Statement: UNHCR Ireland welcomes support to step up efforts to relocate asylum-seekers, in particular unaccompanied and separated children
The clear expression of support by all political parties and the public in recent days to step up efforts to relocate asylum-seekers, in particular unaccompanied and separated children, is greatly welcomed, UNHCR Ireland said today. Efforts should now turn to translating these commitments and public support into tangible measures to facilitate safe passage to Ireland for some of the most vulnerable refugees and asylum-seekers.
Media coverage and public debate around the protection needs of unaccompanied and separated children in Calais serve to remind us not just of the challenges faced in seeking to protect vulnerable children in countries close to our shores, but of the scale of the crisis facing unaccompanied and separated children more generally in Europe which requires a strong show of solidarity from all Member States.
“Unaccompanied children seeking asylum are entitled to special care and protection. Measures, including family tracing, must be taken to identify solutions which are in the best interests of the child,” said Enda O’Neill, UNHCR Ireland Head of Office. “Where family links are established with relatives in Ireland, these should be investigated and the appropriate legal avenues availed of to bring families together.
“Building on the good will generated by the ‘Not on our Watch’ campaign, Tusla could establish a new campaign to recruit foster carers specifically for asylum-seeking children. This would provide the basis for increased capacity to receive unaccompanied children in line with best international practice.”
Any potential offer by Ireland to contribute to efforts in France to find solutions for unaccompanied children must be coordinated appropriately taking account the efforts already underway and the changing situation on the ground. It is essential that appropriate processes are in place to determine the best solution for each individual child ensuring that their best interests are given primary consideration.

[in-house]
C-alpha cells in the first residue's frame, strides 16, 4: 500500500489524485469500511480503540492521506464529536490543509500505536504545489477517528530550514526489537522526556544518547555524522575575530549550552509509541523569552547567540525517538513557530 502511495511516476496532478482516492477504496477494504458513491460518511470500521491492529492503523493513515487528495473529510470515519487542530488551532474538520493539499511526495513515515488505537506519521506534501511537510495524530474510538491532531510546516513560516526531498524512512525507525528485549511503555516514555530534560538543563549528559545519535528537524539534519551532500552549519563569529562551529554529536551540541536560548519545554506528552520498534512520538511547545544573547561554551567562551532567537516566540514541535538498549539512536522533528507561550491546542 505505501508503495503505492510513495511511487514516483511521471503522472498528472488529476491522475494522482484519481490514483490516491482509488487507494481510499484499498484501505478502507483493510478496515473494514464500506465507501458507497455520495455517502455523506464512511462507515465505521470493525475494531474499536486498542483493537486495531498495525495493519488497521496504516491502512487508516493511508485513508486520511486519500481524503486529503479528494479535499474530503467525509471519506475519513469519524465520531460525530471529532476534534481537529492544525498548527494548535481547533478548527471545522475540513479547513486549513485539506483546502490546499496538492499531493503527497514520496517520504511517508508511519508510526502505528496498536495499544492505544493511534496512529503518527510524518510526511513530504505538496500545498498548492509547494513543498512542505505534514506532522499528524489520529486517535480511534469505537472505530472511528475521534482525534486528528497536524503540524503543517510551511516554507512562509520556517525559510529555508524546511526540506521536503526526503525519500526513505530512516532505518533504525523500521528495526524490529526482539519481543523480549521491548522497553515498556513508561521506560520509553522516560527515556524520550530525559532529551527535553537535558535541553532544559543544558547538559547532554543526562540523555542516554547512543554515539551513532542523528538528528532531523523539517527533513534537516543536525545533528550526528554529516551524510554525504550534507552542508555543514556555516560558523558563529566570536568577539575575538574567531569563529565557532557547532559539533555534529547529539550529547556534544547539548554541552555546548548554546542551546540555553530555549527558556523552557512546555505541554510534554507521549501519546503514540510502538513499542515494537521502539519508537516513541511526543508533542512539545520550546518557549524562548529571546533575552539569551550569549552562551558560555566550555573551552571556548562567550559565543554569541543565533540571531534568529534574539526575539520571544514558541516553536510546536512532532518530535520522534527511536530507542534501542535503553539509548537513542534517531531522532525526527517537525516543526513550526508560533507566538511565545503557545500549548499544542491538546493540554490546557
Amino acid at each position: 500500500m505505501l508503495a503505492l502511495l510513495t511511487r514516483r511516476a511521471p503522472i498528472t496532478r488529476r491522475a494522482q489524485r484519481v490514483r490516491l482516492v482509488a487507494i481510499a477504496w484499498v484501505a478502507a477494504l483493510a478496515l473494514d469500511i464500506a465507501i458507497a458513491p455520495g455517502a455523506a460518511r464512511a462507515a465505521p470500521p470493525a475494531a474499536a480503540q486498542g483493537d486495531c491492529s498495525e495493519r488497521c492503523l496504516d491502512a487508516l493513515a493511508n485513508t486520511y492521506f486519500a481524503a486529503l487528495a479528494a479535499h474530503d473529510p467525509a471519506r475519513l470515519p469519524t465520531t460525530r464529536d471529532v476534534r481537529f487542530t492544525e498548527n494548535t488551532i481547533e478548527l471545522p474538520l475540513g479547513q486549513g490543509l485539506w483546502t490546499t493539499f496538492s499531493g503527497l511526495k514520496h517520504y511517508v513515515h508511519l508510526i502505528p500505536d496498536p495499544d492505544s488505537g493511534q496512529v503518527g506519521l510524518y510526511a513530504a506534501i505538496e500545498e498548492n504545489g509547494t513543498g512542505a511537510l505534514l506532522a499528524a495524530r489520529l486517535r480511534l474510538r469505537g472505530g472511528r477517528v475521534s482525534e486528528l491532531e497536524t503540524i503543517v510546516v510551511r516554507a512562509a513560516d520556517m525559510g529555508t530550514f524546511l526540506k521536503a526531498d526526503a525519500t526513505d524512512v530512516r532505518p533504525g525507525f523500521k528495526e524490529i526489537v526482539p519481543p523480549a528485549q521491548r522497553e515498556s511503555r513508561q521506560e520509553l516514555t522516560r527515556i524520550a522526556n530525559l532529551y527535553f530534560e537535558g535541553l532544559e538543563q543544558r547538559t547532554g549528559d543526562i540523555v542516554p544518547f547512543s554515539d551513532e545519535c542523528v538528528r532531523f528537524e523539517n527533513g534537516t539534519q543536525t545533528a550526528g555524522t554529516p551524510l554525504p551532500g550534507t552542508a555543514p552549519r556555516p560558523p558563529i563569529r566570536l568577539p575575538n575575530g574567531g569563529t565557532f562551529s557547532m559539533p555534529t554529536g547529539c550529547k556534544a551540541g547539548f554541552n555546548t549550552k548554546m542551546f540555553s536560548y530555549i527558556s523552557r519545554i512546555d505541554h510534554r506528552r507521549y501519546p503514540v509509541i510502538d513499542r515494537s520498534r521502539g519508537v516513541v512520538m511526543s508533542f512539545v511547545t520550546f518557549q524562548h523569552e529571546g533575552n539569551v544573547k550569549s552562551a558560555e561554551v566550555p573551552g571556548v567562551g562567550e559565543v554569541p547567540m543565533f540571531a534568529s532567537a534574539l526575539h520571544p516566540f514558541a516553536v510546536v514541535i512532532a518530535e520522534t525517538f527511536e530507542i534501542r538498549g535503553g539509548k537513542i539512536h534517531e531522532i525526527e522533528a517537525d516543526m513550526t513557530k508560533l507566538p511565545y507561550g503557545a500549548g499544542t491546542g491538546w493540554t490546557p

“Notwithstanding the current focus on Calais, we should not lose sight of the protection needs of unaccompanied and separated children more generally in Europe,” said O’Neill. “Relocation efforts are stepping up in Greece and we are confident that we will see increasing numbers of asylum-seekers, including separated children, being relocated to Ireland over the coming months.”
“Responses to UNHCR’s international appeal to receive more refugees through legal pathways, such as private sponsorship schemes, have been modest so far and the experience of the last few days illustrates the potential for community organisations and the public to play a significant role over the coming years in meeting Ireland’s commitment to provide sanctuary to increasing numbers of people fleeing war and persecution.”